Thursday, December 23, 2010

The Thirteen Posts Of Christmas: #03: Movie Review: Home Alone (1990)

Home Alone (1990) is a good-natured family comedy from my childhood that still entertains twenty years later. It is the story of what happens to a young, obnoxious little boy, Kevin McCallister (played by Macaulay Culkin), when he wishes he could just live alone. While rushing to board a plane to France, Kevin's parents inadvertently leave their son home alone, and the kid finds out first-hand that dreams sometimes come true. While fun at first, Kevin soon realizes that the world he wanted can turn nasty in a heartbeat.

Reality isn't the only antagonist in this new world. A pair of bumbling burglars, played wonderfully by Daniel Stern and Joe Pesci have their sights set on Kevin's house and the treasure trove of goods within. Much of the story revolves around a cat-and-mouse battle for survival as the criminals repeatedly attempt to rob the house.

As a kid, I would have to say I found the Tom & Jerry aspects the most appealing. Watching it all come to a head in his little fun house of torture was everything it could be for a nine-year-old. I still remember getting the VHS and ripping it open to find the cheesy little blueprint of his madness. Fun stuff.

Watching it now, I think it is the human connections that get to me the most. The old man and his son, Kevin's mother (played to beautifully by Catherine O'Hara) going berserk trying to get home to her son, and the always great-and-mighty John Candy's comforting presence in the back of the Budget Rental van.

Home Alone strikes many mature themes throughout, focusing on maturity, security, and judging others. It teaches us to face our fears, even at the risk of failure. It states that loneliness is no substitute for happiness.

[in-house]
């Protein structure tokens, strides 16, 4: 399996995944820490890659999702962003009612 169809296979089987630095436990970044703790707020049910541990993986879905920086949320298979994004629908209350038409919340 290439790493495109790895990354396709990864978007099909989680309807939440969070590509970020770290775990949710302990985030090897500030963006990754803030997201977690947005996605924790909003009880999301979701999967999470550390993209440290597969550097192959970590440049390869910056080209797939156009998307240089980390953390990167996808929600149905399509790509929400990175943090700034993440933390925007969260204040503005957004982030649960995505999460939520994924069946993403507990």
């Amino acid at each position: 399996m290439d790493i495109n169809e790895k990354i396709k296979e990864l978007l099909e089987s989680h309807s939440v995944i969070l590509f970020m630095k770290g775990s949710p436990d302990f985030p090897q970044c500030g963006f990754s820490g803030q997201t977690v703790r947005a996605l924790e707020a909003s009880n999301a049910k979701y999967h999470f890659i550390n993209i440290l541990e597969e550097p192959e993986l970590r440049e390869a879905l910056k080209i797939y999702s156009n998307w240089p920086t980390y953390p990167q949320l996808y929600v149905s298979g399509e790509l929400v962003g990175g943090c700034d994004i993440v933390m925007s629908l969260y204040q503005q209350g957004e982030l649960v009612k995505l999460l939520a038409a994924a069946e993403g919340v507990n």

Chris Columbus directs a John Hughes script with a fairly heavy twinkle that makes the film a must-see during the Christmas season. Hughes was a genius at blending comedy with a serious tone and it comes through masterfully here.

One thing I noticed this year that I hadn't seen previously is a certain weakness of relationship between father McCallister (John Heard) and his son. Keep an eye on the reunion scene, as it seems he could really give a damn that his son is okay. A slight hug, a well-wish, then--? Sort of interesting, especially as it is coupled shortly by the reunion scene between the old man and his son next door. Maybe it is the foreshadow of a falling out to come.

Overall, Home Alone is a second-tier modern Christmas classic that can be shared yearly by any age group.

For Its Genre/Era/X: Great

Overall: Really Good

P.S. Senta Moses is as cute as a Senta Moses napping in a pile of kittens and puppies.






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